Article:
A few weeks ago, The Guardian reported on a so-called WhatsApp “backdoor.”
This brought a flurry of high profile security experts into the conversation, starting with Moxie Marlinspike, who helped create the encryption protocol that WhatsApp uses.
The Guardian reacted by publishing an opinion piece by Tobias Boelter, the researcher who discovered the flaw.
Some other security researchers have since written some thorough and insightful responses about The Guardian’s article.
Basically, the WhatsApp “backdoor” vulnerability brought up by The Guardian is not a backdoor per se. And the flaw had been known since April 2016.
Before we dive into the argument, it might be worth spending a bit of time explaining what exactly a backdoor is. This word has been used a lot over the past few years.
A scene about back doors from the 1983 movie War Games
Below is a concise explanation of backdoors by the Electronic Frontier Foundation (EFF):
It was originally used — along with “trapdoor” — throughout the 1980s to refer to secret accounts and/or passwords created to allow someone unknown access into a system.
Their broader interpretation of the term today:
Any mechanism someone designs into a system that allows for access via bypassing normal security measures.
As the EFF mentions in their article, a backdoor does not have to be secret:
The government’s ability to bypass the Clipper Chip’s security wasn’t a secret back in the 1990s. It was part of the system’s basic design.
If you feel like you’d want a deeper definition of the term, you can dive into the 7,000-word long essay of security expert Jonathan Zdziarski.
The usage of the word backdoor was described as “supremely inaccurate” by Open Whisper System’s (OWS) founder Moxie Marlinspike, who explained why WhatsApp has no backdoor, and how the implementation of the end-to-end encryption protocol in fact detects man-in-the-middle attacks:
The fact that WhatsApp handles key changes is not a “backdoor,” it is how cryptography works. Any attempt to intercept messages in transmit by the server is detectable by the sender, just like with Signal, PGP, or any other end-to-end encrypted communication system.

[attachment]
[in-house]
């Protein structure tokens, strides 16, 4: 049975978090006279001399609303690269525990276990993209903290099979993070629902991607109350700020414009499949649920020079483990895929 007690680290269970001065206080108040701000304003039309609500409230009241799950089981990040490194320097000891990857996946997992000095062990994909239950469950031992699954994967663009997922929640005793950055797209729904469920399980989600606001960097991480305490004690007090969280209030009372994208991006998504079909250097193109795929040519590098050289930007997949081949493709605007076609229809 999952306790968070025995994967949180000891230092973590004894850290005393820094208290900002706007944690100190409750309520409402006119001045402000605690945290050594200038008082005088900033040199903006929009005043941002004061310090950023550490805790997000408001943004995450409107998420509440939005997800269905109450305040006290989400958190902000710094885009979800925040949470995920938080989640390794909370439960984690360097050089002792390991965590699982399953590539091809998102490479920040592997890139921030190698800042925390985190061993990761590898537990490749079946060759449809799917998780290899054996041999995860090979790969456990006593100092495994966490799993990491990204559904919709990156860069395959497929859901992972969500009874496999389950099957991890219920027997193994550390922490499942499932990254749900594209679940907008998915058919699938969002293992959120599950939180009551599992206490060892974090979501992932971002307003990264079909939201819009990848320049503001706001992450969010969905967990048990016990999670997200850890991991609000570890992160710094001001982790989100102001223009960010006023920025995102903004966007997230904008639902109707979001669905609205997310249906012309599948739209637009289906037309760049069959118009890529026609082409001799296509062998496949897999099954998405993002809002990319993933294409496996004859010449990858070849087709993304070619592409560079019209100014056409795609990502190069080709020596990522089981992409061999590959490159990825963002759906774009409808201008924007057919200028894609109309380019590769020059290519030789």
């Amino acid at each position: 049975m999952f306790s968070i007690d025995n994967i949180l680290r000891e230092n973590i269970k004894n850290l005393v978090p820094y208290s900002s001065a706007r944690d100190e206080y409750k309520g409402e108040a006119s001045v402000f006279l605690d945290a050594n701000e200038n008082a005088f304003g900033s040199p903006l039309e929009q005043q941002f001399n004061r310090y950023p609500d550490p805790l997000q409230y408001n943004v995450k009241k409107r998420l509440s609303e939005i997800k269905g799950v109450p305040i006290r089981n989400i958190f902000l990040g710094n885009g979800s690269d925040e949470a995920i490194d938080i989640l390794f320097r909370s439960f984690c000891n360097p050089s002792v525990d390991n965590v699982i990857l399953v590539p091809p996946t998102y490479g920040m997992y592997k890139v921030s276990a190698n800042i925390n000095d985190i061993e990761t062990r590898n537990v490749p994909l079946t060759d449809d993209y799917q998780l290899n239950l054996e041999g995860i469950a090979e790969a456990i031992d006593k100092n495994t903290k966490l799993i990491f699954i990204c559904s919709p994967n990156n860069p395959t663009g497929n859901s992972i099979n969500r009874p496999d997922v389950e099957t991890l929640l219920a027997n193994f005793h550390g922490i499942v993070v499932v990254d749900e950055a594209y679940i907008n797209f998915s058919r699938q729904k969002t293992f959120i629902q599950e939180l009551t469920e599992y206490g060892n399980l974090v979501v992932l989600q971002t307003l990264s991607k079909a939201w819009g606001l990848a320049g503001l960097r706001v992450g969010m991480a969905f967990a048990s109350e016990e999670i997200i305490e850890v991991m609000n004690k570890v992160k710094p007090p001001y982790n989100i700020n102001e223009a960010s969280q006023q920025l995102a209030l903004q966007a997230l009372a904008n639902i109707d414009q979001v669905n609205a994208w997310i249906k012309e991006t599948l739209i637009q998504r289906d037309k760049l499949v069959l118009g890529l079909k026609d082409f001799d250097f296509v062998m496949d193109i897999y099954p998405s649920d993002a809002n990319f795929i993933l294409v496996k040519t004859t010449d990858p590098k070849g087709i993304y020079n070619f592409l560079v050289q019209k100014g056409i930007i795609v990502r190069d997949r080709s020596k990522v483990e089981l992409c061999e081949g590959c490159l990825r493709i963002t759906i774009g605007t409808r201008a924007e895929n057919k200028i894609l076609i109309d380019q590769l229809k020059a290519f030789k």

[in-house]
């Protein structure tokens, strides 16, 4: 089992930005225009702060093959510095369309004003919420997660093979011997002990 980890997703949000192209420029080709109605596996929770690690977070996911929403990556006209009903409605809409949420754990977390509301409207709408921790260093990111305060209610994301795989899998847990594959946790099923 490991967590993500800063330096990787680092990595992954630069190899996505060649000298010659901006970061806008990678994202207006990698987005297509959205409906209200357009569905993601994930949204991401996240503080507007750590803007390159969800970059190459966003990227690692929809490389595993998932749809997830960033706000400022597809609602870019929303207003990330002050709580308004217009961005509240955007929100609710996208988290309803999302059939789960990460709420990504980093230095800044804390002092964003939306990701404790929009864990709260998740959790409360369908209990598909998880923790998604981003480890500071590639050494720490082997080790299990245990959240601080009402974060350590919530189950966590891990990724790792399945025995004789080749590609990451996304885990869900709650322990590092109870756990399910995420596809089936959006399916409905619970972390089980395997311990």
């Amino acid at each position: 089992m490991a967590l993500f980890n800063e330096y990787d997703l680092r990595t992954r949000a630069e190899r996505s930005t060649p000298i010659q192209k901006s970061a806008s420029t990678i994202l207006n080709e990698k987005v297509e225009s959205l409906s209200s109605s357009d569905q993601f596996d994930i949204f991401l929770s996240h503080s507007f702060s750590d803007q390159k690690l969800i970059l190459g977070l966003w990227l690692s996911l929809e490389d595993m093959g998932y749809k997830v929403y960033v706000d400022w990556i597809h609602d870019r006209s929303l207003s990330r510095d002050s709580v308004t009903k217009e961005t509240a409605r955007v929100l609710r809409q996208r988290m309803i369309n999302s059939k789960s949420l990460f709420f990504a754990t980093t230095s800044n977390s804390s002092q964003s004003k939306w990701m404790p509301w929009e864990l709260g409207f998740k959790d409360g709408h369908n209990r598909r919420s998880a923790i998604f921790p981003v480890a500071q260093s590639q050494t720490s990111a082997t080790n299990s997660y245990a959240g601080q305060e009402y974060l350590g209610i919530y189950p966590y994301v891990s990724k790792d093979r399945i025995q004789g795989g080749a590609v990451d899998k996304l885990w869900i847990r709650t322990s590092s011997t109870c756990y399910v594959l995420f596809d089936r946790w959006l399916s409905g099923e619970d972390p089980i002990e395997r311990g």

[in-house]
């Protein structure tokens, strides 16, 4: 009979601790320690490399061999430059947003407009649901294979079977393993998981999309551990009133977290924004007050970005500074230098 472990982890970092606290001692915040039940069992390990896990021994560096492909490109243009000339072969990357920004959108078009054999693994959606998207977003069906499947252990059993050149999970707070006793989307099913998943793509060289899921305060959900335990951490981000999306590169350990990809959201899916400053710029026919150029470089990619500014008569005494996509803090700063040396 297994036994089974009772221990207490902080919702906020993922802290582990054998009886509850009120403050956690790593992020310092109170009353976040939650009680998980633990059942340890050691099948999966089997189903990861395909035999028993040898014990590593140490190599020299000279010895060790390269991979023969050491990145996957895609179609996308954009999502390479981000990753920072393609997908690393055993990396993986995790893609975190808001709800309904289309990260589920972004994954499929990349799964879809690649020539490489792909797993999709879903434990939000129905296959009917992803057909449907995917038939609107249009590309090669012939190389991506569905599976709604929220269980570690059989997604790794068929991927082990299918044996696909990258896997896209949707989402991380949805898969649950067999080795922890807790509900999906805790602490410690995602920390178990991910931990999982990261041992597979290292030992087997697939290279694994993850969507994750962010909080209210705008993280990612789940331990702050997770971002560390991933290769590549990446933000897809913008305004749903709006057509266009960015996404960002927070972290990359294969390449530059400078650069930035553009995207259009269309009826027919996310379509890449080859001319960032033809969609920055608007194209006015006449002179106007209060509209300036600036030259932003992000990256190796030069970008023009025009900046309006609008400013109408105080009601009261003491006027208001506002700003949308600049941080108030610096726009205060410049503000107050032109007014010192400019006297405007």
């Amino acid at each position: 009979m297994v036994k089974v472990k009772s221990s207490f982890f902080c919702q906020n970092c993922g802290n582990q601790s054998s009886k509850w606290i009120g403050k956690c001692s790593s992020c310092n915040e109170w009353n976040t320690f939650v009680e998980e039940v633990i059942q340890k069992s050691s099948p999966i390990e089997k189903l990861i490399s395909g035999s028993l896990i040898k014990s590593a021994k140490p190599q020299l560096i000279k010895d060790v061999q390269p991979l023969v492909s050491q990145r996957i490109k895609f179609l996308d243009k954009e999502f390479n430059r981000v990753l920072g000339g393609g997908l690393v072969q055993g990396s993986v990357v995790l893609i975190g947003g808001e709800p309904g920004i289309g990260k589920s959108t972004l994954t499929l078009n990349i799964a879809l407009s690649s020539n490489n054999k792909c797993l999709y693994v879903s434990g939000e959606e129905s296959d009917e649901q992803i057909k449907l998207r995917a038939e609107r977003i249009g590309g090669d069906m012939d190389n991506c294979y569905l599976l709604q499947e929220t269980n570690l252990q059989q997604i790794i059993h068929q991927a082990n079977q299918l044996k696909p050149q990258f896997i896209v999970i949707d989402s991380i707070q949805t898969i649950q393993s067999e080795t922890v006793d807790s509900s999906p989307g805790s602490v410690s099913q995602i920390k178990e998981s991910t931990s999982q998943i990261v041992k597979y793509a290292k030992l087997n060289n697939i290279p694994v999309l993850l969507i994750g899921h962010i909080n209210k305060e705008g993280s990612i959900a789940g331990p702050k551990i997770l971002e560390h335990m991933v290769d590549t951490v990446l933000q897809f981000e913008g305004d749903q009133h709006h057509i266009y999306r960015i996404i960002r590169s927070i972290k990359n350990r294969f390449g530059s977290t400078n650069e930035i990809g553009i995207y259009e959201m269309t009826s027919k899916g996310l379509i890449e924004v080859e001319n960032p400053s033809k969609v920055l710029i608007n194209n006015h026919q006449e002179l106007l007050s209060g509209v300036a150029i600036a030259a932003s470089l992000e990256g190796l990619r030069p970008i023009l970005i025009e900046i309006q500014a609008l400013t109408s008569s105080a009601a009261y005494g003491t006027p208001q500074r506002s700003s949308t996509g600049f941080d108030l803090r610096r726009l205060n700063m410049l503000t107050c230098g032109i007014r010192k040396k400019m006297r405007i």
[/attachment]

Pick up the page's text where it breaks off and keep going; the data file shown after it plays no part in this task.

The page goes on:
By the way, an “attempt to intercept messages” is only detectable if you activate “show security notification” (In WhatsApp, go to: Settings > Account > Security > show security notifications: on).
Then Moxie explains why this is solely a design decision to improve the usability of WhatsApp:
The only question it might be reasonable to ask is whether these safety number change notifications should be “blocking” or “non-blocking.” In other words, when a contact’s key changes [this happens when a user reinstalls the app or changes phones], should WhatsApp require the user to manually verify the new key before continuing, or should WhatsApp display an advisory notification and continue without blocking the user.
Given the size and scope of WhatsApp’s user base, we feel that their choice to display a non-blocking notification is appropriate. It provides transparent and cryptographically guaranteed confidence in the privacy of a user’s communication, along with a simple user experience. The choice to make these notifications “blocking” would in some ways make things worse. That would leak information to the server about who has enabled safety number change notifications and who hasn’t, effectively telling the server who it could MITM transparently and who it couldn’t; something that WhatsApp considered very carefully.
Note that OWS is the company that built the end-to-end encryption protocol that WhatsApp uses.